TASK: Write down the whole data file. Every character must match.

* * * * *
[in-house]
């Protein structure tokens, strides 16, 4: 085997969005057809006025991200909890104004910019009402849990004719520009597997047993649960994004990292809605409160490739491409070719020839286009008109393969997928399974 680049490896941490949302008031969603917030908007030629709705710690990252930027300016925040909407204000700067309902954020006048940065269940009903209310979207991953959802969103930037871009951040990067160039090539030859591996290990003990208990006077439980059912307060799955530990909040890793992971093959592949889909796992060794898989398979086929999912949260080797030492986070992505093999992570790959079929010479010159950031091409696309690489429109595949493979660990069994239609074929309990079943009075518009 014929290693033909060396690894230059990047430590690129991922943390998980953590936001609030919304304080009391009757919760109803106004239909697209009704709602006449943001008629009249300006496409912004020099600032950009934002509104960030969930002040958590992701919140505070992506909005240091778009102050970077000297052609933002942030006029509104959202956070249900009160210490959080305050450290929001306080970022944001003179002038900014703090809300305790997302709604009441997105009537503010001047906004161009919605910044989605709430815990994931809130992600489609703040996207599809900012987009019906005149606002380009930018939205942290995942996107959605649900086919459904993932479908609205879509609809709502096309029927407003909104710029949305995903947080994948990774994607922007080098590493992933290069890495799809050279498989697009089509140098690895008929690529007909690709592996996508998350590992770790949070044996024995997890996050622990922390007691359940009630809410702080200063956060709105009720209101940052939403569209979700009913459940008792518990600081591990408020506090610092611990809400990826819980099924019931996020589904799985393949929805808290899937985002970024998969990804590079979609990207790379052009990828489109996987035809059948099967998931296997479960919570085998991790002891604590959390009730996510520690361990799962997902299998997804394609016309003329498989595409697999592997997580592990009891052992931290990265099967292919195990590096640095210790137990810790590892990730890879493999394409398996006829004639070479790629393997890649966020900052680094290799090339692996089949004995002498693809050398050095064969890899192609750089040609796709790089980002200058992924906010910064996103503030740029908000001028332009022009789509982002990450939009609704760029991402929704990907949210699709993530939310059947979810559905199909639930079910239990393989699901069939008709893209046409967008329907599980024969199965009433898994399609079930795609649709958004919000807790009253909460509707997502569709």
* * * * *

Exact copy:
[in-house]
């Protein structure tokens, strides 16, 4: 085997969005057809006025991200909890104004910019009402849990004719520009597997047993649960994004990292809605409160490739491409070719020839286009008109393969997928399974 680049490896941490949302008031969603917030908007030629709705710690990252930027300016925040909407204000700067309902954020006048940065269940009903209310979207991953959802969103930037871009951040990067160039090539030859591996290990003990208990006077439980059912307060799955530990909040890793992971093959592949889909796992060794898989398979086929999912949260080797030492986070992505093999992570790959079929010479010159950031091409696309690489429109595949493979660990069994239609074929309990079943009075518009 014929290693033909060396690894230059990047430590690129991922943390998980953590936001609030919304304080009391009757919760109803106004239909697209009704709602006449943001008629009249300006496409912004020099600032950009934002509104960030969930002040958590992701919140505070992506909005240091778009102050970077000297052609933002942030006029509104959202956070249900009160210490959080305050450290929001306080970022944001003179002038900014703090809300305790997302709604009441997105009537503010001047906004161009919605910044989605709430815990994931809130992600489609703040996207599809900012987009019906005149606002380009930018939205942290995942996107959605649900086919459904993932479908609205879509609809709502096309029927407003909104710029949305995903947080994948990774994607922007080098590493992933290069890495799809050279498989697009089509140098690895008929690529007909690709592996996508998350590992770790949070044996024995997890996050622990922390007691359940009630809410702080200063956060709105009720209101940052939403569209979700009913459940008792518990600081591990408020506090610092611990809400990826819980099924019931996020589904799985393949929805808290899937985002970024998969990804590079979609990207790379052009990828489109996987035809059948099967998931296997479960919570085998991790002891604590959390009730996510520690361990799962997902299998997804394609016309003329498989595409697999592997997580592990009891052992931290990265099967292919195990590096640095210790137990810790590892990730890879493999394409398996006829004639070479790629393997890649966020900052680094290799090339692996089949004995002498693809050398050095064969890899192609750089040609796709790089980002200058992924906010910064996103503030740029908000001028332009022009789509982002990450939009609704760029991402929704990907949210699709993530939310059947979810559905199909639930079910239990393989699901069939008709893209046409967008329907599980024969199965009433898994399609079930795609649709958004919000807790009253909460509707997502569709």